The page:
Treatment:

If your dog has Cryptorchidism, your veterinarian will probably recommend that they are neutered.

Depending on how many testicles are affected and where the testicles are located, one or two incisions may be required.

History:

The Thai Bangkaews are Thailand dog breeds that are thought to have originated over 100 years ago in Central Thailand.

Legend has it that a pregnant female dog was given to a monk in a Thailand temple, but because there were no males dogs in the area, it was assumed that the puppies developed as a result of the female mating with another species.

In recent studies, this theory was supported, showing that the Bangkaew actually does show DNA relations to the domestic dog and the Golden Jackal.

The physical appearance of the breed was then altered further through breeding with local shepherding dogs.

Today the breed is not officially recognized by any kennel clubs, and are rarely seen outside of Thailand.

Thai Bangkaew Facts & Figures:

Did you know?

  • The Thai Bangkaew is most commonly seen as a household pet but is also used as watch and guard dogs.
  • The Thai Bangkaew is a challenging dog and is not recommended for first-time owners.

2. The Thai Ridgeback

Thai Ridgeback dog on white background

Description:

The Thai Ridgeback is a mid to large breed of dog that stands between 20-24 inches in height and weighs anywhere between 35-75 pounds.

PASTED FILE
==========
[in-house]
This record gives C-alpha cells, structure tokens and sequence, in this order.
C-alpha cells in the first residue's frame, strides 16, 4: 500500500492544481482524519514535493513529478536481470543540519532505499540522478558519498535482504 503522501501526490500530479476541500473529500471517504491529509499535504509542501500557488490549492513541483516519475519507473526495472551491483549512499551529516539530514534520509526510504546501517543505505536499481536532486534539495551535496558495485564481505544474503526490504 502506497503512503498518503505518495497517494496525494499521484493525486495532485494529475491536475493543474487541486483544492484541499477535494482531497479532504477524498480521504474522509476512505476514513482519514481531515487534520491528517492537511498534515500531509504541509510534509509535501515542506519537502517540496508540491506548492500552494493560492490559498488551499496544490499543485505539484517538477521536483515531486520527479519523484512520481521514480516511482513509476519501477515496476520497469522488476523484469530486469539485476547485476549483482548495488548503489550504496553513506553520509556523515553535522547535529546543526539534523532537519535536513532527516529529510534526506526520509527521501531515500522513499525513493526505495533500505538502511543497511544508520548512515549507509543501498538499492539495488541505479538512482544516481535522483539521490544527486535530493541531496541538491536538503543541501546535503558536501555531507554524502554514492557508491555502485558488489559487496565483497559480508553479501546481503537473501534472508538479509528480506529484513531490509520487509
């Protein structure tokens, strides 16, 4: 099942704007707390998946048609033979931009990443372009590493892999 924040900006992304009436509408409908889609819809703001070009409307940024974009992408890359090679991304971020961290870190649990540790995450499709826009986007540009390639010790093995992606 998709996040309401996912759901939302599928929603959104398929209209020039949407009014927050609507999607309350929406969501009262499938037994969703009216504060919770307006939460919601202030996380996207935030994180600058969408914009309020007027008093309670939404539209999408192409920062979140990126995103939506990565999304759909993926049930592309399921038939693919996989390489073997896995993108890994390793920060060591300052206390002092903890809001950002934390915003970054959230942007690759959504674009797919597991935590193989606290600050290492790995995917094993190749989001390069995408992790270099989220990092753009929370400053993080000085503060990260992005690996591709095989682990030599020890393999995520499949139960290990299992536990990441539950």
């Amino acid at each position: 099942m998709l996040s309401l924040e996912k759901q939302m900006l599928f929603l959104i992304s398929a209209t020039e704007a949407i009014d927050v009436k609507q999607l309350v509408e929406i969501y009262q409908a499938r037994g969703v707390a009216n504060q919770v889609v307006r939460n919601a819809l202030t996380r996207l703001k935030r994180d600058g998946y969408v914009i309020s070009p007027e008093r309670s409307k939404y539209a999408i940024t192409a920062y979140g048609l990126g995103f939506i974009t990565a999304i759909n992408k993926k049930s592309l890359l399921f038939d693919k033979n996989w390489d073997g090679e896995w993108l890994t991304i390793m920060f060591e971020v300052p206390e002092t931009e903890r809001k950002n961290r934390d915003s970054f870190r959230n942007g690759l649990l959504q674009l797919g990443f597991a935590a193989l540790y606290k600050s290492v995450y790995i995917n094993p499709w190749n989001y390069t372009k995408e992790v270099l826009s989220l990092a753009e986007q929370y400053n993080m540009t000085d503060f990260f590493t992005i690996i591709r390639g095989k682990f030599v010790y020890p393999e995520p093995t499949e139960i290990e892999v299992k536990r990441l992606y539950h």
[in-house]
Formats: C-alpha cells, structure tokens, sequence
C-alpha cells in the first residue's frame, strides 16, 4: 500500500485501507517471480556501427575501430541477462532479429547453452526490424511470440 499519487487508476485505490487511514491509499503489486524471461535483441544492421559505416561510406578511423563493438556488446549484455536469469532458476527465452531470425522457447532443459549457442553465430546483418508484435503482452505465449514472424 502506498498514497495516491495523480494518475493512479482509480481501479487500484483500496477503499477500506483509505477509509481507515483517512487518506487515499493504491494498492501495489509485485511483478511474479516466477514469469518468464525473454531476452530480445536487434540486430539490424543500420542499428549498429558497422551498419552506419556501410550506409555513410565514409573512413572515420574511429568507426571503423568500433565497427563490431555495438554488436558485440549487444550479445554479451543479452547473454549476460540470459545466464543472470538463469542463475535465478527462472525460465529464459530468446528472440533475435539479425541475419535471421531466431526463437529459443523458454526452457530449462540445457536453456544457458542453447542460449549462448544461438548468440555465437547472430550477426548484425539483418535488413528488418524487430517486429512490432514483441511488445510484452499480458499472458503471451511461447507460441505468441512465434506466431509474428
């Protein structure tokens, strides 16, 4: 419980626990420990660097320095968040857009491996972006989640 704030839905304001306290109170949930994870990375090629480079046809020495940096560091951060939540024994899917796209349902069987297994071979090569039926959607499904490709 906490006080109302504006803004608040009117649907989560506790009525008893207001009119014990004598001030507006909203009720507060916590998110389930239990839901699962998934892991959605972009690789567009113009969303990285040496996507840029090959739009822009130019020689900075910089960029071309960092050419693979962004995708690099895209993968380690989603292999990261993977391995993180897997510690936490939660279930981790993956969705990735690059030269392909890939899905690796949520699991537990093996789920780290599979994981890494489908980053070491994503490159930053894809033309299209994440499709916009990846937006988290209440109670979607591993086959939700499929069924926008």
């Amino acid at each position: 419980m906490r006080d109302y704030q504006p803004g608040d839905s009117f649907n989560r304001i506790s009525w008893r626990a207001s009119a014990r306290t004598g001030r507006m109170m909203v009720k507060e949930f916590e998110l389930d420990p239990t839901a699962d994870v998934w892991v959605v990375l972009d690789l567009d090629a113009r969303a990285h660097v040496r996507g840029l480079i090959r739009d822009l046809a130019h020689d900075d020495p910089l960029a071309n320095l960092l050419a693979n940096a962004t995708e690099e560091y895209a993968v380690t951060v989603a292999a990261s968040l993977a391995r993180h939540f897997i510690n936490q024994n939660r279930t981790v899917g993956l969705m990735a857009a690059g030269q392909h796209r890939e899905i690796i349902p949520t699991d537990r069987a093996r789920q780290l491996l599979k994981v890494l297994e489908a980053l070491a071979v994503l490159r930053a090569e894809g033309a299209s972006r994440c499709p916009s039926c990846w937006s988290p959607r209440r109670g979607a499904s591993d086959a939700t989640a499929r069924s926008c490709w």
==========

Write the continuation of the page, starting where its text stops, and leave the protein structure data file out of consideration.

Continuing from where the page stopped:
The Ridgeback is strong, muscular, and athletic, and gets its name from the ridge pattern that forms on its back. This ridge pattern is a line of hair that grows in the opposite direction of the rest of the dog’s coat and can come in over eight different patterns.

The breed has long legs, along with a long, tapering tail and ears that stand erect on the top of the head.

The Ridgeback has short, dense fur that comes in colors of solid blue, black, red, or fawn.

Many Thai Ridgebacks will also have spotted tongues or tongues that are completely blue or black.

Personality and Temperament:

The Thai Ridgeback was originally bred for purposes of hunting and guarding, and still make excellent guard dogs to this day.

In history, Ridgebacks often had to feed for their food, which led them to be independent and self-sufficient.

They are extremely intelligent and have strong survival instincts.

When properly socialized, the Thai Ridgeback will grow to be an extremely loyal and loving companion. They do well with children but may be overly rambunctious around babies, toddlers, or very small children.

The key to raising a well rounded Ridgeback is a strong, confident owner that will not let this independent breed push the boundaries.

Grooming:

The Thai Ridgeback is relatively low maintenance in regards to grooming.

Throughout the year, only periodic brushing and bathing is required.

With that being said, the breed does shed seasonally, so expect heavier fur loss during these times.

Common Diseases and Conditions

The two most common health concerns for the Thai Ridgeback include hip dysplasia and Dermoid Sinus Cyst.

  • Hip Dysplasia:

Symptoms: